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Donald Trump is now charting his own path as commander in chief

President Donald Trump speaks at Mar-a-Lago in Palm Beach, Fla., Thursday, April 6, 2017, after the U.S. fired a barrage of cruise missiles into Syria Thursday night in retaliation for this week's gruesome chemical weapons attack against civilians.
Alex Brandon | AP
President Donald Trump speaks at Mar-a-Lago in Palm Beach, Fla., Thursday, April 6, 2017, after the U.S. fired a barrage of cruise missiles into Syria Thursday night in retaliation for this week's gruesome chemical weapons attack against civilians.

Donald Trump spent his initial weeks in office promising to make a decisive break from what he described as years of failed Obama administration policies toward Israel, ISIS, China, and Russia — only to basically keep all of Obama's policies in place.

That's over now. After giving the order to bomb Syria after a deadly chemical weapon attack, Trump has begun charting his own path as commander in chief.

The high-risk decision to strike a Syrian military target means that Trump was willing to do something his predecessor would not: bomb a facility controlled by the regime of Syrian dictator Bashar al-Assad for the first time since the country descended into civil war nearly six years ago.

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It's the most significant military move that Trump has authorized as president, and there are three things to note about it — each of which may offer a clue as to what kind of commander in chief Trump will ultimately prove to be.

First, Trump made the decision extraordinarily quickly. Former President Barack Obama had famously warned that the use of chemical weapons would cross a "red line" and trigger a direct US military response, but ultimately shied away from using force even after Assad gassed more than 1,500 people to death in 2013. The Obama administration spent the next three years bitterly divided over whether, or how, to take action against Assad.

Trump had no such compunction. The suspected sarin gas attack that killed 85 Syrians took place Tuesday; the first barrage of US Tomahawk cruise missiles crashed into Syria's al-Shayrat airfield less than three days later.

Second, Trump — despite his harsh rhetoric about how Assad's "heinous" chemical attack was an "affront to humanity" — ultimately ordered an extremely limited military operation. The US hit the airbase with 59 cruise missiles but didn't send in warplanes, armed drones, or other heavier weaponry. Defense Secretary Jim Mattis presented Trump with an array of military options, some more intensive than others; Trump chose one of the mildest of them.

Third, Trump's late-night statement announcing the strike stressed that it targeted a single, very specific target that was directly tied to the chemical weapons attack.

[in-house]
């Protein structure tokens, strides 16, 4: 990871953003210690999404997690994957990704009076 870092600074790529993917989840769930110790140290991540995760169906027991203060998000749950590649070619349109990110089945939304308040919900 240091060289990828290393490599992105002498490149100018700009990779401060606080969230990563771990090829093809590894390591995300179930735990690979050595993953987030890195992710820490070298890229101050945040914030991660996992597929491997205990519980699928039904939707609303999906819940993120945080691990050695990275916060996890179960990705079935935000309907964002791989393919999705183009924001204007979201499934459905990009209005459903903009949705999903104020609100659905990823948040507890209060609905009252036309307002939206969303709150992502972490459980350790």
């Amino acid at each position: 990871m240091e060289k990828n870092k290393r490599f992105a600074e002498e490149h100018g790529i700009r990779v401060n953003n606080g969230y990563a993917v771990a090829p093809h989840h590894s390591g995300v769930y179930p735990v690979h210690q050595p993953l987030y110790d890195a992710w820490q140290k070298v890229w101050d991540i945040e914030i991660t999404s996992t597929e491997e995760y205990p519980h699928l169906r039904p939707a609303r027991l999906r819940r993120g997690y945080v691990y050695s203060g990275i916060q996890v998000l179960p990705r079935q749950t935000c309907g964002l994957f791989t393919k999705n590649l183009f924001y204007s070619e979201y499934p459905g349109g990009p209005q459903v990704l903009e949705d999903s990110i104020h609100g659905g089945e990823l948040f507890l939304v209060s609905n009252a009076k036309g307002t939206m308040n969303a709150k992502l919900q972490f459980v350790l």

As my colleague Zack Beauchamp notes, the implication was that Trump has no desire to launch any more strikes unless Assad uses more chemical weapons. If Assad sticks to his normal tactics, and kills children with explosives rather than banned chemicals, then the United States will leave him alone. This attack will, it seems, be a one-off — or at least part of a relatively small battery of punitive strikes.

Trump and his aides may be hoping that the missile strike will add a new sense of urgency to the moribund Syrian peace talks and perhaps even pave the way for Assad's eventual departure.

That will only happen if Russia wants it to; Vladimir Putin is Assad's closest overseas ally and has sent troops, warplanes, and other weaponry into Syria to help Assad maintain his hold on power. Persuading the Kremlin to cut Assad loose will require sustained and sophisticated US diplomatic maneuvering, something neither Trump nor his team have yet shown themselves capable of pulling off.

Trump's Syria dilemma doesn't end just because he bombed an airfield.

There will be other challenges facing Trump in the days and weeks ahead. Assad may try to use chemical weapons again to test Trump's resolve and see if the new president — a mercurial leader known for his impatience — is willing to continually mount pinprick operations that don't seriously change the course of the war.

Key American allies like Saudi Arabia and the United Arab Emirates, meanwhile, are likely to try to convince Trump that he didn't go far enough and should take much stronger steps against Assad, even at the risk of further escalating the conflict.

For Commander in Chief Trump, in other words, the hard work is just beginning.

Commentary by Yochi Dreazen, deputy managing editor and foreign editor at Vox. Follow him on Twitter @yochidreazen.

For more insight from CNBC contributors, follow @CNBCopinion on Twitter.